Department of Political Science
Can Experts Correct Misperceptions in Public Policy?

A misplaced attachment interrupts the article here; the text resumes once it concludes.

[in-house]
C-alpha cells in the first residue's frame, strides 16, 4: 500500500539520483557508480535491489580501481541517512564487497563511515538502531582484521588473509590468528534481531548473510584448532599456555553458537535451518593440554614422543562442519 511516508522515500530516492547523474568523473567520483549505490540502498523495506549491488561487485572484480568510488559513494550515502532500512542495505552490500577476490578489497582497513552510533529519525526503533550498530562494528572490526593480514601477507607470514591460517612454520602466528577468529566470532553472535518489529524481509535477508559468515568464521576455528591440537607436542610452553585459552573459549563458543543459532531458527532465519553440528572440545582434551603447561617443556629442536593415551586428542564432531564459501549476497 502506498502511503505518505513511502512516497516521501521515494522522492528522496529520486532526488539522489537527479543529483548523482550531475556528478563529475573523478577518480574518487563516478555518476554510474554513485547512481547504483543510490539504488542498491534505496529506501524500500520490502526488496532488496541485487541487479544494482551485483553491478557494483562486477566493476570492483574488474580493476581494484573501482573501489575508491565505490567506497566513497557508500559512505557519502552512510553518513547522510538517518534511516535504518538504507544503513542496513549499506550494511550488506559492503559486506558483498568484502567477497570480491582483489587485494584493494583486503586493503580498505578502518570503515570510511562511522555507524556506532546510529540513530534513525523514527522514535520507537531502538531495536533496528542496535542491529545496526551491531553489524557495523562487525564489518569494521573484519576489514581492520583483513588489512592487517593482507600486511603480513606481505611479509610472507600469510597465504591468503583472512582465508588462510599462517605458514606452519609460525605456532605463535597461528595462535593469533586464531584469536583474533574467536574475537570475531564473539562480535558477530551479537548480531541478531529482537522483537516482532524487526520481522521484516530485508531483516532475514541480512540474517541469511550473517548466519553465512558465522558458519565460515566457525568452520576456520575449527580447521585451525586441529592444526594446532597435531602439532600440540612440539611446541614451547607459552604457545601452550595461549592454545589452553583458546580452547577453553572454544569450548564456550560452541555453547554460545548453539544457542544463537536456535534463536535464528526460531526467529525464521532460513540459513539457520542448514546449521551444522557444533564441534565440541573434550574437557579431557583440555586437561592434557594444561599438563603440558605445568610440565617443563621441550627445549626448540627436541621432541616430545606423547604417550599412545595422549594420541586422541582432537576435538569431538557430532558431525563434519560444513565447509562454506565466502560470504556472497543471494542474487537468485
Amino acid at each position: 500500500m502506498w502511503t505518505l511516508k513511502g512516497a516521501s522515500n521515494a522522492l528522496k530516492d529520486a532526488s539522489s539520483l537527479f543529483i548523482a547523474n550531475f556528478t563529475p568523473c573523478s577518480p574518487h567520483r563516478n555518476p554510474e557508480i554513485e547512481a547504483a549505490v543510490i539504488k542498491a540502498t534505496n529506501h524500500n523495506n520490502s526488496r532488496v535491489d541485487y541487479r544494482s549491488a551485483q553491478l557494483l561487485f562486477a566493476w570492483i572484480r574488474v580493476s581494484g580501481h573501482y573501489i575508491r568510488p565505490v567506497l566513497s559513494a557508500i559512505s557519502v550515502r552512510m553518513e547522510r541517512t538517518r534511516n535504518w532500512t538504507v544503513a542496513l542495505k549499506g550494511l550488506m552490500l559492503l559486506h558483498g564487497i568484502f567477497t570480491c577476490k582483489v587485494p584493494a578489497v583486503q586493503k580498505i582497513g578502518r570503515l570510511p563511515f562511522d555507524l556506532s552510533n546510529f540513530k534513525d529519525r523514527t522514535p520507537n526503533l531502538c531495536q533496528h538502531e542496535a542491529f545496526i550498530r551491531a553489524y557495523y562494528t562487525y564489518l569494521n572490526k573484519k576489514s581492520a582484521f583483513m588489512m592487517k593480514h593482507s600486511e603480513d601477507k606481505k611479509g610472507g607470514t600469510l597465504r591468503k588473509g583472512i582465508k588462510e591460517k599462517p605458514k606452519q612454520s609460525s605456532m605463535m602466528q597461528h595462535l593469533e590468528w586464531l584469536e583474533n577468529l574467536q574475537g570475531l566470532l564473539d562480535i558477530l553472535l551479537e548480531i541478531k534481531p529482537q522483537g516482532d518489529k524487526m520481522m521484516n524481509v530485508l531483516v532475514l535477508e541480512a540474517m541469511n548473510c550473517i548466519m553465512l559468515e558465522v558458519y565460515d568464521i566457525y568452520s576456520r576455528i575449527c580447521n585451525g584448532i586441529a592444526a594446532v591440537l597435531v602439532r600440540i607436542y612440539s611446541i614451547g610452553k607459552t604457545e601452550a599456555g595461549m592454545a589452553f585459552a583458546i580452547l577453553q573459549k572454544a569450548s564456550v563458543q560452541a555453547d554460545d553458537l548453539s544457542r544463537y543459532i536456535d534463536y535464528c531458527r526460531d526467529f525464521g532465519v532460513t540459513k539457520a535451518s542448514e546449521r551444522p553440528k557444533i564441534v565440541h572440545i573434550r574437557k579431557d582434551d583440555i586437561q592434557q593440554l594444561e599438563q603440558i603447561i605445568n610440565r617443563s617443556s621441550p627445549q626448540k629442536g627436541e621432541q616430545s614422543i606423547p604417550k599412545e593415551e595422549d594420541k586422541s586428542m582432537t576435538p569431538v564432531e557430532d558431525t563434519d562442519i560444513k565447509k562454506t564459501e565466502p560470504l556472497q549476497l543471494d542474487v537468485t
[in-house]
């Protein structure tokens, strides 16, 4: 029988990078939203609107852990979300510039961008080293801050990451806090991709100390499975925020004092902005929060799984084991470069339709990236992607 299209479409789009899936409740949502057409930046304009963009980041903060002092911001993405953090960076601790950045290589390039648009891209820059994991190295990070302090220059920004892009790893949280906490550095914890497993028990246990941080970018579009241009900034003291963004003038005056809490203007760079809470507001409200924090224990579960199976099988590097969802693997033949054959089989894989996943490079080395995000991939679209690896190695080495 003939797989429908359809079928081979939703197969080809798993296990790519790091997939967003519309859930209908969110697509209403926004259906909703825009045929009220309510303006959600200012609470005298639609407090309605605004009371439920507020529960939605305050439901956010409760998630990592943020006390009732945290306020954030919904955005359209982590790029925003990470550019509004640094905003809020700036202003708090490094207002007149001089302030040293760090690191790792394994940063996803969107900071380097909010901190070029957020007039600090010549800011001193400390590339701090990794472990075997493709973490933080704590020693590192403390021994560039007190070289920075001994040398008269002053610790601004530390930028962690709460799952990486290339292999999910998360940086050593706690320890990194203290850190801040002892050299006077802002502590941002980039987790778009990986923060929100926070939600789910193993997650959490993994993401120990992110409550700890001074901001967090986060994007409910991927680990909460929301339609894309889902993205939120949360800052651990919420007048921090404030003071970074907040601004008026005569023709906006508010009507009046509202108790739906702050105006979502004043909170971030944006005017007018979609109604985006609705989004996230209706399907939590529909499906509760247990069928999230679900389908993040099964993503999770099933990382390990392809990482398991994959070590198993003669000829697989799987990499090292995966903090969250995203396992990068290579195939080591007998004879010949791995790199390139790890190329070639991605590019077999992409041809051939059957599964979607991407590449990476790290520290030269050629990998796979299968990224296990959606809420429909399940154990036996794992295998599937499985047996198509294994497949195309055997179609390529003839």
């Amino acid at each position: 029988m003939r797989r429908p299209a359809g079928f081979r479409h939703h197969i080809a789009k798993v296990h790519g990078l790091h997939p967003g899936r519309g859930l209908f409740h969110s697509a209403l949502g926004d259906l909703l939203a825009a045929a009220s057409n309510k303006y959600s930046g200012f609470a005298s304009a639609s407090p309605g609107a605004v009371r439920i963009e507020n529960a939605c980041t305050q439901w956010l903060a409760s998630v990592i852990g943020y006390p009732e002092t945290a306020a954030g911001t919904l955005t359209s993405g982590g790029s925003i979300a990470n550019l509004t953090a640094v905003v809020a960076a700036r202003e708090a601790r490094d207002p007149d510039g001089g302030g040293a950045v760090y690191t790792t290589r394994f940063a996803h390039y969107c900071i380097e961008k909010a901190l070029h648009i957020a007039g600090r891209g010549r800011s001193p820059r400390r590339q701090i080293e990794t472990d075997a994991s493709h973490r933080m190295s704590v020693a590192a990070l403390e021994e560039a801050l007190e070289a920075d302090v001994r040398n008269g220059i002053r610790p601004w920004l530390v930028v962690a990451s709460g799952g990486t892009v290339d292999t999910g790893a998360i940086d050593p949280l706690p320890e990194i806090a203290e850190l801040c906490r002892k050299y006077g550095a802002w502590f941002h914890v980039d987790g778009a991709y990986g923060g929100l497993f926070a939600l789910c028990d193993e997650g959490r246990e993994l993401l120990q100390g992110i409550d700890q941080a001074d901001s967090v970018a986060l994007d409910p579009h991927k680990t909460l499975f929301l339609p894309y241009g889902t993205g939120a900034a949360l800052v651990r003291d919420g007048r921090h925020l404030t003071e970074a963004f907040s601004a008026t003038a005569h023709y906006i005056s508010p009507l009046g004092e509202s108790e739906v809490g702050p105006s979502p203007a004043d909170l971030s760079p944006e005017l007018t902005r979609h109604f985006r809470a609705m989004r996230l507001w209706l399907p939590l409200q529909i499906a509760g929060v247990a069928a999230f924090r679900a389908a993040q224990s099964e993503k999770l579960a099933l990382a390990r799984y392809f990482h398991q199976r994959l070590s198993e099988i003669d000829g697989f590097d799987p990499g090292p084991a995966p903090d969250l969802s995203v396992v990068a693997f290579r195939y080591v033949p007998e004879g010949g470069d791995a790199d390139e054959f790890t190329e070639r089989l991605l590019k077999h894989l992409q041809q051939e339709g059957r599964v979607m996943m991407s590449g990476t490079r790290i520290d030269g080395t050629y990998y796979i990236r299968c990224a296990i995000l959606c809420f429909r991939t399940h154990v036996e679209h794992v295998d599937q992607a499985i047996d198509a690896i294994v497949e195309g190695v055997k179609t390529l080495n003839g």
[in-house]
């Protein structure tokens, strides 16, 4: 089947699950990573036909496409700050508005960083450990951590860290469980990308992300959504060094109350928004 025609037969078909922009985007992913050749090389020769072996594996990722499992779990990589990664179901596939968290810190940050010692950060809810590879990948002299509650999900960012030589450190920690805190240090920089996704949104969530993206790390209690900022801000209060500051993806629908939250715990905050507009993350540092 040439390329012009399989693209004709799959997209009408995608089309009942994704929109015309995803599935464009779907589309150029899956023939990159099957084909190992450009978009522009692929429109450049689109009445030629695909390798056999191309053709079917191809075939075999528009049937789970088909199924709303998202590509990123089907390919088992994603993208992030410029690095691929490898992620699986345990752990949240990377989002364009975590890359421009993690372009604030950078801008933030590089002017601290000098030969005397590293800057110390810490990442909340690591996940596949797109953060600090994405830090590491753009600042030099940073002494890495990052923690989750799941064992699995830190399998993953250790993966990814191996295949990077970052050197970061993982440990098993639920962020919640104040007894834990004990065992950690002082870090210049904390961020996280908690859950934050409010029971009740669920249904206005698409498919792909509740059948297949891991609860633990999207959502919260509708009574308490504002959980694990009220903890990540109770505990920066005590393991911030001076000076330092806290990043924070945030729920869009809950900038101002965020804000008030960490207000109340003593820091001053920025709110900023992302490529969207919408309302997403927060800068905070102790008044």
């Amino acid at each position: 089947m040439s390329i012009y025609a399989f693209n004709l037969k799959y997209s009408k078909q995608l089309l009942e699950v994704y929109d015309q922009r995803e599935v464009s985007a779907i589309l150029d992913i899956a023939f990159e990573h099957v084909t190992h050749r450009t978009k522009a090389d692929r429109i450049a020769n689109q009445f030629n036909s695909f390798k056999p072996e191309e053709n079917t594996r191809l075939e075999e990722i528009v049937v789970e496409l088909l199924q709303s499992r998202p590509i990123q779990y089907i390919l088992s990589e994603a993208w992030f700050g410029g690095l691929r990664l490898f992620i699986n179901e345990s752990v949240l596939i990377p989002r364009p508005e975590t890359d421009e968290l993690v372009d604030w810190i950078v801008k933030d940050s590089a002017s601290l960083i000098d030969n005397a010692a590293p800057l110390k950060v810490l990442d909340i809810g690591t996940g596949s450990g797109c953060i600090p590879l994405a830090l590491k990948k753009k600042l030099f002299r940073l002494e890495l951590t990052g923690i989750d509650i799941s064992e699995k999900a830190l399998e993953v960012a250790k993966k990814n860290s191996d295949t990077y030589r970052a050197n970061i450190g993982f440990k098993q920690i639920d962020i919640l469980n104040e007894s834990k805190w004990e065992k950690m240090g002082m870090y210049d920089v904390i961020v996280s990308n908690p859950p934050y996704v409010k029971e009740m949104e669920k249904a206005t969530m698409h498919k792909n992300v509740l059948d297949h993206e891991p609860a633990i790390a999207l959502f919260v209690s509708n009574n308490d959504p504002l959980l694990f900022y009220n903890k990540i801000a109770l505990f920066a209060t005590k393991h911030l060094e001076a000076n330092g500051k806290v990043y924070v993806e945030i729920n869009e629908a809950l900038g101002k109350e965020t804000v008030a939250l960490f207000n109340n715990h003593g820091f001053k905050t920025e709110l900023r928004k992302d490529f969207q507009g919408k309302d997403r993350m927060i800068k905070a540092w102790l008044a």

The United States enjoys an unparalleled level of access to policy expertise found across a wide variety of organizations. At the same time, the public has historically harbored ambivalent attitudes toward “experts” in American political discourse, and this is especially true today. This raises an important question: how can the American policy process make the best use of this important source of knowledge? With this question in mind, I conduct a series of survey experiments focused on correcting widespread misperceptions in contemporary issues of public health. In these experiments, I randomly vary the institutional affiliation of the experts providing the corrective information. Preliminary evidence from these experiments suggests that that institutional affiliation of experts is not a major factor for Democrats, but is so for Republicans. In particular, Republicans tend to be significantly more responsive to information from experts in the private sector than experts at universities or government agencies. These findings have important implications for how to best leverage expert input in American policymaking despite increasing political polarization.